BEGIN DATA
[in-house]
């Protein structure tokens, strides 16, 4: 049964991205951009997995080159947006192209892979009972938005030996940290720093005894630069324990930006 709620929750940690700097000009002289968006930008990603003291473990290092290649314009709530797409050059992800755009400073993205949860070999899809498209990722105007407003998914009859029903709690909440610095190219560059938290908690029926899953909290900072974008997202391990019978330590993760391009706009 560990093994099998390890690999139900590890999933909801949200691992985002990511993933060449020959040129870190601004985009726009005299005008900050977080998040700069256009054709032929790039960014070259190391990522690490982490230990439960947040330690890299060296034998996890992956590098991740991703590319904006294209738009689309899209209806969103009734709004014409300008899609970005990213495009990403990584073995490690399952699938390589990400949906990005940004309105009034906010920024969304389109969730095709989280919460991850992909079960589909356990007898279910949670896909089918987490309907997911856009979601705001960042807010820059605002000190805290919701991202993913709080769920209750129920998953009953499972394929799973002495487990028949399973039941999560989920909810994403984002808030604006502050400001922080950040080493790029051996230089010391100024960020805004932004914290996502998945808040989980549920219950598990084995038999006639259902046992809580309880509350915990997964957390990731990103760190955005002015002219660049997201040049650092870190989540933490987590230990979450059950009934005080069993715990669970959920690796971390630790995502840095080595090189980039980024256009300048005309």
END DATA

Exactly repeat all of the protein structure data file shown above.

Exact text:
[in-house]
């Protein structure tokens, strides 16, 4: 049964991205951009997995080159947006192209892979009972938005030996940290720093005894630069324990930006 709620929750940690700097000009002289968006930008990603003291473990290092290649314009709530797409050059992800755009400073993205949860070999899809498209990722105007407003998914009859029903709690909440610095190219560059938290908690029926899953909290900072974008997202391990019978330590993760391009706009 560990093994099998390890690999139900590890999933909801949200691992985002990511993933060449020959040129870190601004985009726009005299005008900050977080998040700069256009054709032929790039960014070259190391990522690490982490230990439960947040330690890299060296034998996890992956590098991740991703590319904006294209738009689309899209209806969103009734709004014409300008899609970005990213495009990403990584073995490690399952699938390589990400949906990005940004309105009034906010920024969304389109969730095709989280919460991850992909079960589909356990007898279910949670896909089918987490309907997911856009979601705001960042807010820059605002000190805290919701991202993913709080769920209750129920998953009953499972394929799973002495487990028949399973039941999560989920909810994403984002808030604006502050400001922080950040080493790029051996230089010391100024960020805004932004914290996502998945808040989980549920219950598990084995038999006639259902046992809580309880509350915990997964957390990731990103760190955005002015002219660049997201040049650092870190989540933490987590230990979450059950009934005080069993715990669970959920690796971390630790995502840095080595090189980039980024256009300048005309």